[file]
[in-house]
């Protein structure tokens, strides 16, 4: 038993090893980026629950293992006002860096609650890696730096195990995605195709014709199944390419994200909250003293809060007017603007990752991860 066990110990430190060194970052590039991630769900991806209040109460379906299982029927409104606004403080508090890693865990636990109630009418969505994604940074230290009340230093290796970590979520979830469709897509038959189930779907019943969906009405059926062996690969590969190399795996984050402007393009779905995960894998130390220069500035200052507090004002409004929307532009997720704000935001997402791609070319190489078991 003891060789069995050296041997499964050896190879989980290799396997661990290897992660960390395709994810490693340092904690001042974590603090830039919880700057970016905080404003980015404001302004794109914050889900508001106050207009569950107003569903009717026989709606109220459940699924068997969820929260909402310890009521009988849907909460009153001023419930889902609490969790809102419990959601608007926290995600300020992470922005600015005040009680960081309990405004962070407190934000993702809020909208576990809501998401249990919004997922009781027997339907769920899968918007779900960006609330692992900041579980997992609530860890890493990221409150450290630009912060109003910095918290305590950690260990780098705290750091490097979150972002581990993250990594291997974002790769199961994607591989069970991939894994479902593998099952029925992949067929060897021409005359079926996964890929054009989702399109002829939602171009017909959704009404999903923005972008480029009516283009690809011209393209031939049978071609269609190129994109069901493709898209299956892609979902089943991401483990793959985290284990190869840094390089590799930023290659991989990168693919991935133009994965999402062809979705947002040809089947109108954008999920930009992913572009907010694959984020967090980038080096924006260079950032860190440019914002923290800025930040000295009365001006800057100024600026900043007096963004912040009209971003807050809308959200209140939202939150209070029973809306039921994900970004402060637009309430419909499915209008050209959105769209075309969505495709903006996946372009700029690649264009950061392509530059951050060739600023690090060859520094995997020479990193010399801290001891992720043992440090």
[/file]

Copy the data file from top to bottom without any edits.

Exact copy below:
[in-house]
């Protein structure tokens, strides 16, 4: 038993090893980026629950293992006002860096609650890696730096195990995605195709014709199944390419994200909250003293809060007017603007990752991860 066990110990430190060194970052590039991630769900991806209040109460379906299982029927409104606004403080508090890693865990636990109630009418969505994604940074230290009340230093290796970590979520979830469709897509038959189930779907019943969906009405059926062996690969590969190399795996984050402007393009779905995960894998130390220069500035200052507090004002409004929307532009997720704000935001997402791609070319190489078991 003891060789069995050296041997499964050896190879989980290799396997661990290897992660960390395709994810490693340092904690001042974590603090830039919880700057970016905080404003980015404001302004794109914050889900508001106050207009569950107003569903009717026989709606109220459940699924068997969820929260909402310890009521009988849907909460009153001023419930889902609490969790809102419990959601608007926290995600300020992470922005600015005040009680960081309990405004962070407190934000993702809020909208576990809501998401249990919004997922009781027997339907769920899968918007779900960006609330692992900041579980997992609530860890890493990221409150450290630009912060109003910095918290305590950690260990780098705290750091490097979150972002581990993250990594291997974002790769199961994607591989069970991939894994479902593998099952029925992949067929060897021409005359079926996964890929054009989702399109002829939602171009017909959704009404999903923005972008480029009516283009690809011209393209031939049978071609269609190129994109069901493709898209299956892609979902089943991401483990793959985290284990190869840094390089590799930023290659991989990168693919991935133009994965999402062809979705947002040809089947109108954008999920930009992913572009907010694959984020967090980038080096924006260079950032860190440019914002923290800025930040000295009365001006800057100024600026900043007096963004912040009209971003807050809308959200209140939202939150209070029973809306039921994900970004402060637009309430419909499915209008050209959105769209075309969505495709903006996946372009700029690649264009950061392509530059951050060739600023690090060859520094995997020479990193010399801290001891992720043992440090």